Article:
Other circumstances aren’t so cut and dry. In December, Japan’s government proudly unveiled the stadium that would hold the Olympics, this year’s biggest event. Just a few months later, as country after country pulled out, Prime Minister Shinzo Abe and the International Olympic Committee agreed to postpone the July games until 2021 instead of canceling the four-yearly spectacular.
After playing down the virus’s potential impact just a few months ago, insurers have since declared large financial hits and warned of far worse to come. France’s AXA last month estimated that event cancellation claims alone would be in the “mid-triple-digit-million euros” and it was too early to predict the amount for business interruption. Germany’s Allianz said it suffered a 700 million-euro ($794 million) hit from the pandemic in the first quarter.
And for any organizers planning to quickly protect themselves against a potential second wave of the coronavirus — good luck.
“The reality is at the moment, there is no insurer out there offering communicable disease cover on an event cancellation policy,” said Marsh’s Tolley.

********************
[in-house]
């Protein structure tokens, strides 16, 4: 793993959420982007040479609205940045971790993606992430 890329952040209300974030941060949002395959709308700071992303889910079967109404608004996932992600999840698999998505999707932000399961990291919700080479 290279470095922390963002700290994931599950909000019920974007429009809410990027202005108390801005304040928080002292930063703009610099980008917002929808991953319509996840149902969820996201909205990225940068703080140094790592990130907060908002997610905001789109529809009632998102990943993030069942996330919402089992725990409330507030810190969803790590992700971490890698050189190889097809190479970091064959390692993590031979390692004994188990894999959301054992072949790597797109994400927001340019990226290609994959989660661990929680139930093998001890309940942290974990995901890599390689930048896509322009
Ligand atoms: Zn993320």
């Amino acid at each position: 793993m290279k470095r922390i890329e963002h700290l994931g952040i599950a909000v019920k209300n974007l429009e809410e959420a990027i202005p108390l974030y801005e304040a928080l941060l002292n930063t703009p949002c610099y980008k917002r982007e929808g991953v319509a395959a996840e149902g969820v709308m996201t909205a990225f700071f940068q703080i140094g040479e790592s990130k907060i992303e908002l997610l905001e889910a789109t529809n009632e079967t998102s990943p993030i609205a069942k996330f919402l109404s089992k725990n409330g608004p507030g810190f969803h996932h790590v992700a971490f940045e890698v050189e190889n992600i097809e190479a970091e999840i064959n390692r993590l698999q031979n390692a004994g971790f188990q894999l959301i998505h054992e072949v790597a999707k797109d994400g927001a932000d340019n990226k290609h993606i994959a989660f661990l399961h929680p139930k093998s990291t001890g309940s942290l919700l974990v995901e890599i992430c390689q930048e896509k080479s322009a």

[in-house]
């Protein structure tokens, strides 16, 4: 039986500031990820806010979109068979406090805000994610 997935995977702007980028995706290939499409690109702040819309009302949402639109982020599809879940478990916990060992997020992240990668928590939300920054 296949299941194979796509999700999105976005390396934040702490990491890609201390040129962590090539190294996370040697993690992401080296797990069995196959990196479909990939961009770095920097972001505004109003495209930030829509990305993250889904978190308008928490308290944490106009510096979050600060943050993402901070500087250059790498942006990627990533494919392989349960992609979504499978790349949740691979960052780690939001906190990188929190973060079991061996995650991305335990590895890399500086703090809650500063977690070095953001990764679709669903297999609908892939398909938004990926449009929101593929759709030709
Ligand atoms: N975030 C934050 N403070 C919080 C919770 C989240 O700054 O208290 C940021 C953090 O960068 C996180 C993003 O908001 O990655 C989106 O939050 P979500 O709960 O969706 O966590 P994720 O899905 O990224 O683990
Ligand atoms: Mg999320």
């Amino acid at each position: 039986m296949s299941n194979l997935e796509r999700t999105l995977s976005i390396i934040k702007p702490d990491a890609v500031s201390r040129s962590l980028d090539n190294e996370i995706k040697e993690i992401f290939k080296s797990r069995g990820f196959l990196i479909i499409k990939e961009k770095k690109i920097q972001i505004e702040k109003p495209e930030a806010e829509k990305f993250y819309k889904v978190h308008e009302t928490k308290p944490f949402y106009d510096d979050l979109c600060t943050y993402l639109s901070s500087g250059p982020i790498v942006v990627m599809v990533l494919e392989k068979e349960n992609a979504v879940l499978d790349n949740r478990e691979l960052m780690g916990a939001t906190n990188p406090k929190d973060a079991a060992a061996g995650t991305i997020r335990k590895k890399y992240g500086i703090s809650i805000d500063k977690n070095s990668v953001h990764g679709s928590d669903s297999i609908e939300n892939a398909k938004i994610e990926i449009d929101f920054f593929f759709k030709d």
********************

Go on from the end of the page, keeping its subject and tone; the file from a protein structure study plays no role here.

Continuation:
In the U.S., firms are preparing for the worst. While it’s not clear which acts had coverage, music royalty including the Rolling Stones, Bob Dylan and Elton John were all forced to either cancel or postpone huge American tours this year. The Burning Man festival, meanwhile, will move from the Nevada desert to online.
At the same time, aggrieved businesses from restaurants in Dallas to Native American casino owners are preparing a flood of lawsuits against the nation’s insurers.
Two well-known industry bosses, Chubb Ltd.’s Evan Greenberg and American International Group Inc.’s Brian Duperreault, have both said the pandemic will likely be the largest catastrophe in the history of insurance.
What’s unique about the pandemic compared with disasters like hurricanes that the industry routinely covers is its sheer breadth. The outbreak isn’t confined to one geographical location and its duration nowhere near as limited as traditional events, according to Peter Zaffino, AIG’s president.
“The profound impact and global nature of Covid-19 is something we have never encountered,” Zaffino said May 5 on AIG’s first-quarter earnings call. “There’s no playbook.”
The industry will be challenged further in the coming months as a debate over business interruption coverage grows increasingly hostile. Some insurers had specifically excluded losses from viruses, while many argue that coverage requires actual physical damage to spur a payout.
Abraham Salum opened his namesake restaurant in Dallas nearly 15 years ago. He shifted his business to deliveries and takeouts under lockdown, but lost a big chunk of revenue he’d normally get from catering and alcohol sales, he said. After seeking coverage on its Travelers Cos. policy, Salum Restaurant ended up filing a lawsuit against the insurer in late April when the claim was refused.